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Will the Rolling Stones Roll Out Some Girls Redux?

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"WORK AND work for love and sex/Ain't you hungry for success, success, success/Does it matter (shattered)/Does it matter?"

Those were some of the lyrics from the Rolling Stones' song "Shattered" from their epic 1978 Some Girls album. This collection told a lot about life on the streets of New York -- uptown and way downtown. (There was a detour to the Deep South for The Girl With Far Away Eyes.) And it contained some of Mick Jagger's most slashing sentiments: "Some girls they're so pure, some girls so corrupt, some girls give me children; I only made love to her once!" That entire song -- Some Girls -- with its blatantly misogynist comments on women of various nationalities, caused quite the uproar. Jagger replied to critics with Bette Midler's old standby, "Fuck 'em if they can't take a joke." (Midler herself then went on to re-record one of the album's big hits, "Beast of Burden.")

Some Girls became the Stones all-time bestseller and revitalized the group during the height of punk rock. Modern artists felt the Stones, who had risen to fame in the 1960s were becoming antiquated, out of touch with changing times. That didn't -- and still hasn't! -- happened. (The Stones have hinted in the wake of their extremely successful recent limited tour, that they will extend the concerts throughout 2013.)

Now there's some talk that Mick Jagger and Keith Richards would like to do a follow-up/continuation to this legendary disc, returning to New York themes and recording studios. New York has changed a lot since the grimy glamorous 1970s. What would the boys write about? How Times Square has been utterly Disneyfied -- over-lit, over-crowded, totally generic? (I guess to youngsters seeing it for the first time, it's still impressive.)

In any case, this Stones tale is only rumor. A fact is that David Bowie -- after a decade of living quietly with his gorgeous wife Iman -- went back to the recording studio and produced a new album, titled The Next Day. The first single "Where Are We Now?" is already being heard and well-reviewed -- music critic Jim Farber notes, "it taps into Bowie's depth and daring." Apparently Bowie wanted to do something special to mark his 66th birthday, which happened earlier this week. So, he put out an album.

The chameleon-like Bowie has been many, if not all things to his fans since he burst on the scene back in 1969. It will be interesting to see what persona he adopts for "The Next Day," which debuts in March.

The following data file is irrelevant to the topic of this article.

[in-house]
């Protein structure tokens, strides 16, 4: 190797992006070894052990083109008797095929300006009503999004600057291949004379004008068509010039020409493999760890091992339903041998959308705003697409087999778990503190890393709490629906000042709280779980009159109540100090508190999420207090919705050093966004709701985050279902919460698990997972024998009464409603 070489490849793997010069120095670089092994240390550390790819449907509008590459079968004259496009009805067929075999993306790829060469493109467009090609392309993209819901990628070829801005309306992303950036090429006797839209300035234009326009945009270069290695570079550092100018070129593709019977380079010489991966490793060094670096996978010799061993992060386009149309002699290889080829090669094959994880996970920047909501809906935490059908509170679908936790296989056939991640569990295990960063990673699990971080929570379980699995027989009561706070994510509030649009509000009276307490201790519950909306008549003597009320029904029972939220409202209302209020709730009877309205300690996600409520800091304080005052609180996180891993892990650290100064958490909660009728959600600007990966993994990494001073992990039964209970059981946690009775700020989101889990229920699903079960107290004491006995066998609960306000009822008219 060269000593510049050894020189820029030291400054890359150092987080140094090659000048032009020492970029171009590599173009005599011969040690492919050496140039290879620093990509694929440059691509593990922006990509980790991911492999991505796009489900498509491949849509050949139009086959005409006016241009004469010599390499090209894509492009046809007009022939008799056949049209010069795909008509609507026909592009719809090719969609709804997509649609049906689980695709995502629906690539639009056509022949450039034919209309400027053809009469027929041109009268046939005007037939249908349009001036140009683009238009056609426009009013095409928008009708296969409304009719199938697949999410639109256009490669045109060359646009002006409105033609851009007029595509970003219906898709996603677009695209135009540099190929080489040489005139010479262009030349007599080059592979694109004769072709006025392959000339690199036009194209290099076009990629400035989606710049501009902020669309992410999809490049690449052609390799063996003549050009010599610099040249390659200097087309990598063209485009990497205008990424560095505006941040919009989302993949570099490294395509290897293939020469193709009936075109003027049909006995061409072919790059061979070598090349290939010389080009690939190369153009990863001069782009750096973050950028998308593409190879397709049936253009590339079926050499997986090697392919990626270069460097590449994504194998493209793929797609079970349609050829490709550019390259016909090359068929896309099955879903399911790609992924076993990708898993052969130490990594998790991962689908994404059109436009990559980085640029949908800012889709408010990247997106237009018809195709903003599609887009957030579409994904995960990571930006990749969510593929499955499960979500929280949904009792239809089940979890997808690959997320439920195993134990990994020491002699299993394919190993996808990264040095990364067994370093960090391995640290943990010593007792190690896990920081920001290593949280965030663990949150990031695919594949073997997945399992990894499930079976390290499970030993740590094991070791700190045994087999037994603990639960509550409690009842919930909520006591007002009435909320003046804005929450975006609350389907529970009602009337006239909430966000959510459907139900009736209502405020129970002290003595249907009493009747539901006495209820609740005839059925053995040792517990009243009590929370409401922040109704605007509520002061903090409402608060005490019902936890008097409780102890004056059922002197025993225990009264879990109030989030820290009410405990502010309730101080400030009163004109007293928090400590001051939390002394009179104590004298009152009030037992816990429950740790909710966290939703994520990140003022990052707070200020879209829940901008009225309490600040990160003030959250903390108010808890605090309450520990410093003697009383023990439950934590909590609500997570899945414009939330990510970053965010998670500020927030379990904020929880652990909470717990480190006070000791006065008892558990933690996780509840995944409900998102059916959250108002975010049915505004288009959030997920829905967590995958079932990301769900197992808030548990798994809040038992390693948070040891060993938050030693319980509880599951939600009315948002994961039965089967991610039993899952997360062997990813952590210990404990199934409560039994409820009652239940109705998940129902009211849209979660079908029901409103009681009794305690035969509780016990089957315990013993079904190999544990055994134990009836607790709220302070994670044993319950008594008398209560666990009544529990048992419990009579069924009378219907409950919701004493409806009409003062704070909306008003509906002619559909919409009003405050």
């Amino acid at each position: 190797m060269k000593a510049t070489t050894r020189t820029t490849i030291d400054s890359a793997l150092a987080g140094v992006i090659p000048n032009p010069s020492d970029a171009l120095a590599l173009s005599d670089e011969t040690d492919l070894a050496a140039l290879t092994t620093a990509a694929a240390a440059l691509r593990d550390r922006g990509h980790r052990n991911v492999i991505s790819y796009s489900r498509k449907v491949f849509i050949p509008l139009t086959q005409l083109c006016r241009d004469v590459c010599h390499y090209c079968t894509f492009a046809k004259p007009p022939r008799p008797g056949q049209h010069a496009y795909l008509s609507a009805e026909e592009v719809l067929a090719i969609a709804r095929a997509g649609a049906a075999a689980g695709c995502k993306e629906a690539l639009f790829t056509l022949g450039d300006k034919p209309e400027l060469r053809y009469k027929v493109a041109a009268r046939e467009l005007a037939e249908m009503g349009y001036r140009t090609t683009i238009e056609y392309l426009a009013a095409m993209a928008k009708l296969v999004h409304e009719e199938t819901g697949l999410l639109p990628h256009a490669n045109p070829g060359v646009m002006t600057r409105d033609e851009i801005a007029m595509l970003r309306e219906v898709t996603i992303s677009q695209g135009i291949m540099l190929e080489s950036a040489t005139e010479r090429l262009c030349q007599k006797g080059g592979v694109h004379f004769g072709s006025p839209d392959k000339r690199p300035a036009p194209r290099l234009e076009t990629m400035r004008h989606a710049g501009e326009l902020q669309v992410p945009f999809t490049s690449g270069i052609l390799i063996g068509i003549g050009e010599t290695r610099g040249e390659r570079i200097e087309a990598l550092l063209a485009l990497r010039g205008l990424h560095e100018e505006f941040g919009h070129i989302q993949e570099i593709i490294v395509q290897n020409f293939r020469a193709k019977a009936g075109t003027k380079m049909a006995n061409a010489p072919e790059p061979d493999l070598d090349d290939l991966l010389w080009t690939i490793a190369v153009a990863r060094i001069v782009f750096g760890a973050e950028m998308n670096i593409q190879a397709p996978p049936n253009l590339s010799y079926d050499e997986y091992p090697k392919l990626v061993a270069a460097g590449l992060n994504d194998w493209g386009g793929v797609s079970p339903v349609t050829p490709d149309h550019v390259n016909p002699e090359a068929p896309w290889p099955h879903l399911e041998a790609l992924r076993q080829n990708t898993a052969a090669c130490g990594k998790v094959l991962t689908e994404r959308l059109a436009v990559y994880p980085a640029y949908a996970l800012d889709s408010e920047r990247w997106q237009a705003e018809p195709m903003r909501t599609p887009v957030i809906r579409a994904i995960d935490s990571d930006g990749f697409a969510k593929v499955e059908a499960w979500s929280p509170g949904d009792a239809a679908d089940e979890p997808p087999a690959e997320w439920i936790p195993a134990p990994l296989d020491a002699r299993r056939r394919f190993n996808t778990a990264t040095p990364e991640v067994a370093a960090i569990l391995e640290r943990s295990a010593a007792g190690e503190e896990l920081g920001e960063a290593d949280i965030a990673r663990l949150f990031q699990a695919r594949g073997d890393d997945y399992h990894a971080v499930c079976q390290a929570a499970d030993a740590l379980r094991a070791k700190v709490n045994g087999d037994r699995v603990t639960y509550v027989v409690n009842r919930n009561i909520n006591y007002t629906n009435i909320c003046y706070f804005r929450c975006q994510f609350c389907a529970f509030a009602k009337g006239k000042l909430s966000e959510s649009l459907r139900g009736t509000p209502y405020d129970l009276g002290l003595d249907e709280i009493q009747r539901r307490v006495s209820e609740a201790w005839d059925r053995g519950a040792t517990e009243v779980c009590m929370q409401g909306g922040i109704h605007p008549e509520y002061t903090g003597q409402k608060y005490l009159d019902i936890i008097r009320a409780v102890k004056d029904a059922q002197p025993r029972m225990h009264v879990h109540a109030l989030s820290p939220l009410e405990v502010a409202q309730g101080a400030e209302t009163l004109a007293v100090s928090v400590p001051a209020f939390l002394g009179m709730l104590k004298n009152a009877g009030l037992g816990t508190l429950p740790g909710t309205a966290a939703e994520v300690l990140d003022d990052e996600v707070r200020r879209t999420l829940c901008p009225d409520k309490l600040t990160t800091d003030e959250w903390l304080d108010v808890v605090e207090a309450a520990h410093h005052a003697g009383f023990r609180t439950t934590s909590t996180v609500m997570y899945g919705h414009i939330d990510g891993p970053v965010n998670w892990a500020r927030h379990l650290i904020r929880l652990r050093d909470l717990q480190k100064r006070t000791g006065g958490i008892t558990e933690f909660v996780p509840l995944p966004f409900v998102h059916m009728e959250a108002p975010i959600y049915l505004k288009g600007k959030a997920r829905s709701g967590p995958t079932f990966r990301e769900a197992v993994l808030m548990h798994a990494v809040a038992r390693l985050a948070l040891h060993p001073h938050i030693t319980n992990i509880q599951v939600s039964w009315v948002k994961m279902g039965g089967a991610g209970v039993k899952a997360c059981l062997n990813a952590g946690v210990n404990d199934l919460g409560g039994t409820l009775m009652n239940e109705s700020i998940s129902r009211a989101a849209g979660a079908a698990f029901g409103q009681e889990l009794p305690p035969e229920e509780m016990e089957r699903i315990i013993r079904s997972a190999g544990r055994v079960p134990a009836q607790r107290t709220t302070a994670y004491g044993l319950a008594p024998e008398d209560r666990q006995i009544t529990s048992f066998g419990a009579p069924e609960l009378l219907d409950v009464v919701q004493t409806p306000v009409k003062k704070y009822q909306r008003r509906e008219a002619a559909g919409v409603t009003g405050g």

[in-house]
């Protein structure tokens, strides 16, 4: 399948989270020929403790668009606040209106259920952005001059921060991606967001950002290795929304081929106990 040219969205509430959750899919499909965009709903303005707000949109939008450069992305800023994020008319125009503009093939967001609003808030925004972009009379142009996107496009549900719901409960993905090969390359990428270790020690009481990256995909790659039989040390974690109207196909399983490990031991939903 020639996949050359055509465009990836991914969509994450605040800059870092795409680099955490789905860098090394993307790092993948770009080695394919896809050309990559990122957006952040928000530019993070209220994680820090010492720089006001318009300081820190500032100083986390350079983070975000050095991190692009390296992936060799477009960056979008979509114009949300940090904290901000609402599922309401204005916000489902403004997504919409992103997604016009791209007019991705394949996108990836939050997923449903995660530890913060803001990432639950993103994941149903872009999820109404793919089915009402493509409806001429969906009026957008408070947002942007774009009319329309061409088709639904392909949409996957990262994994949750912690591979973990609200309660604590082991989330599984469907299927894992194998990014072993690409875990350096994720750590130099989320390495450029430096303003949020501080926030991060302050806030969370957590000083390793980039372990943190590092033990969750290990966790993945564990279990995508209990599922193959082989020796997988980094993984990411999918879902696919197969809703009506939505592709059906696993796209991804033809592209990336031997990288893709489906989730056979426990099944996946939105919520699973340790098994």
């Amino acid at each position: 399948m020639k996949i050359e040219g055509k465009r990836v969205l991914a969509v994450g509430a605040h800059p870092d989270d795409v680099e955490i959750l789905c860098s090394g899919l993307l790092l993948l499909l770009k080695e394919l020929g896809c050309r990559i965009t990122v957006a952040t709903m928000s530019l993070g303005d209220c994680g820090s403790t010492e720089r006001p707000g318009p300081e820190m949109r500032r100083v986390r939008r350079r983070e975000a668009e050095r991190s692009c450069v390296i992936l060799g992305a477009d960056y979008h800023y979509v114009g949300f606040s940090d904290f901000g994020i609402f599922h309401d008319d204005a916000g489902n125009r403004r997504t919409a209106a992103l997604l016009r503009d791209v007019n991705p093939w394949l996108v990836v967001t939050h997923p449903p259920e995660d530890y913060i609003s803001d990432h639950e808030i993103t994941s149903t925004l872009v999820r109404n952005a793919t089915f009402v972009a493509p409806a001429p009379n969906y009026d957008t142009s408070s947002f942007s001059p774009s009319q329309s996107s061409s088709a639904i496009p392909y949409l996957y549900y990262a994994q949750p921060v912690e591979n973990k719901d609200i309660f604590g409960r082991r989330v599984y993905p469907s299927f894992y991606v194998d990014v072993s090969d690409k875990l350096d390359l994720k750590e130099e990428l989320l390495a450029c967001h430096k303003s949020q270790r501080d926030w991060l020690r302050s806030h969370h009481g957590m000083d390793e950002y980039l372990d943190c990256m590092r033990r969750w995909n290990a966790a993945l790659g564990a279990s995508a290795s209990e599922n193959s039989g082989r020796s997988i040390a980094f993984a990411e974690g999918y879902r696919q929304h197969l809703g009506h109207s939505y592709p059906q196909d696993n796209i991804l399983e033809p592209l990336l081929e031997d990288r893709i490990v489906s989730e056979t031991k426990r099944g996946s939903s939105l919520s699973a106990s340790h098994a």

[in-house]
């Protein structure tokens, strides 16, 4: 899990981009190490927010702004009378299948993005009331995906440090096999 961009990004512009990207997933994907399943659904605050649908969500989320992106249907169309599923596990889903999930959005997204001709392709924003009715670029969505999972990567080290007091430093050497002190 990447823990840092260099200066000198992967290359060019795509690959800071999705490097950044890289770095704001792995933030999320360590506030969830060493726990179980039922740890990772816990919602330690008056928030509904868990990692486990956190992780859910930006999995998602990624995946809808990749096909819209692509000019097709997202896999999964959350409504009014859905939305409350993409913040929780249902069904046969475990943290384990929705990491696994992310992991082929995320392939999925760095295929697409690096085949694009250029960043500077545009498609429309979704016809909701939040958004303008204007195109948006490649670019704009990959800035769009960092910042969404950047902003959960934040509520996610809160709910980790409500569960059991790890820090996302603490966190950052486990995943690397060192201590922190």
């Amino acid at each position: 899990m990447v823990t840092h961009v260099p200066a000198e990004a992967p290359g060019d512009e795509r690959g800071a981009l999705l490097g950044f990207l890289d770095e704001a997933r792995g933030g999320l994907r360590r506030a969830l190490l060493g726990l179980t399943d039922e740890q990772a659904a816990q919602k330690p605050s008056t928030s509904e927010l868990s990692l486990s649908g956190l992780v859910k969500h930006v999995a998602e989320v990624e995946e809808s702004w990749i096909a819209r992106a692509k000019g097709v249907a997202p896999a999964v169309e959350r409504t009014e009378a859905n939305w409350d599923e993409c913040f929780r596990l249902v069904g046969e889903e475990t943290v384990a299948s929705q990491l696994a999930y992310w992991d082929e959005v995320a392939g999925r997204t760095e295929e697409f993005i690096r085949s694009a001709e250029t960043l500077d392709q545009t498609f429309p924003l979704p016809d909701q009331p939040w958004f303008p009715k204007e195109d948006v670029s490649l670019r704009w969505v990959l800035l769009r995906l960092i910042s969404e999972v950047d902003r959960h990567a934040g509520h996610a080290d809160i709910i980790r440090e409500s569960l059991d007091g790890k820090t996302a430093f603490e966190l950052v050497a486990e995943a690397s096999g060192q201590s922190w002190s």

• DOWNTON ABBEY hasn't lost any steam in the U.S. The third season premiere over the weekend drew a whopping 7.9 million viewers to PBS stations across the country. This is especially impressive when one realizes that season three has already been seen in its entirety in England. Many Downton fans -- even if they try to keep their eyes and ears shut -- are thereby forced to become privy to various plotlines and shocking developments. For those of you who have managed to avoid all the spoilers, the secrets of "DA" are safe within the confines of this column, anyway.

    The season opener was terrific; all the regulars were in top form, especially Michelle Dockery as the hot/cold, selfish/generous, arrogant/down-to-earth Lady Mary Crawley. (Actress Dockery's intelligence and grace in creating this difficult character is a remarkable achievement.) Maggie Smith need do nothing but lift an eyebrow to lift a scene magnificently and even Elizabeth McGovern, whose portrayal of Cora, Countess of Grantham, has sometimes been irritating (still not sure what her accent is all about!) seemed much improved.

    However, there was one surprisingly disappointing note. The much-hyped appearance of Shirley MacLaine as Cora's American mother, just lay there, lifeless, witless, pointless. I think I have to blame the script. MacLaine was given not one clever line. The result was that in the hotly-anticipated jousting between Shirley and Dame Maggie, the latter chewed MacLaine up, spit her out and turned her into fertilizer for the lush gardens of the estate everybody is so desperate to hang onto.

    Oh, well, MacLaine's character doesn't stick around, nor do a few others as the season progresses. The series is still delicious fun. Of course, it's a period soap opera and of course, disbelief must be suspended. That's entertainment.

    And it is amusing how "black tie," the tuxedo, replaces the white tie for dinner, in the world of Downton Abbey.
  • ON JANUARY 20th at Manhattan's The Cutting Room, a memorial will be held for Spencer Cox. He succumbed to AIDS-related causes last week, at age 44. Spencer was an instrumental force in the fight against AIDS and helped form the focus organization, TAG.

    Cox taught himself about the science of AIDS and the Byzantine workings of pharmaceutical companies and the government. Dr. Anthony Fauci, director of the National Institute of Allergy and Infectious Diseases was quoted in Cox's NY Times obit: "He wanted the facts and was always very meticulous about getting good data rather than just screaming for getting something approved. It's a great loss. He was part of a historic group of people."

    With sad irony, Spencer Cox is one of the featured voices in David France's current, acclaimed documentary How to Survive a Plague. This tells the story of how two coalitions -- ACT UP and TAG helped turn AIDS from a death sentence to a manageable -- if still perilous -- condition. It is an important film, especially for a younger generation who know nothing of the terror of the 1980s and early '90s, a generation who risk their lives out of ignorance.

    To learn more about TAG, log onto www.treatmentactiongroup.org.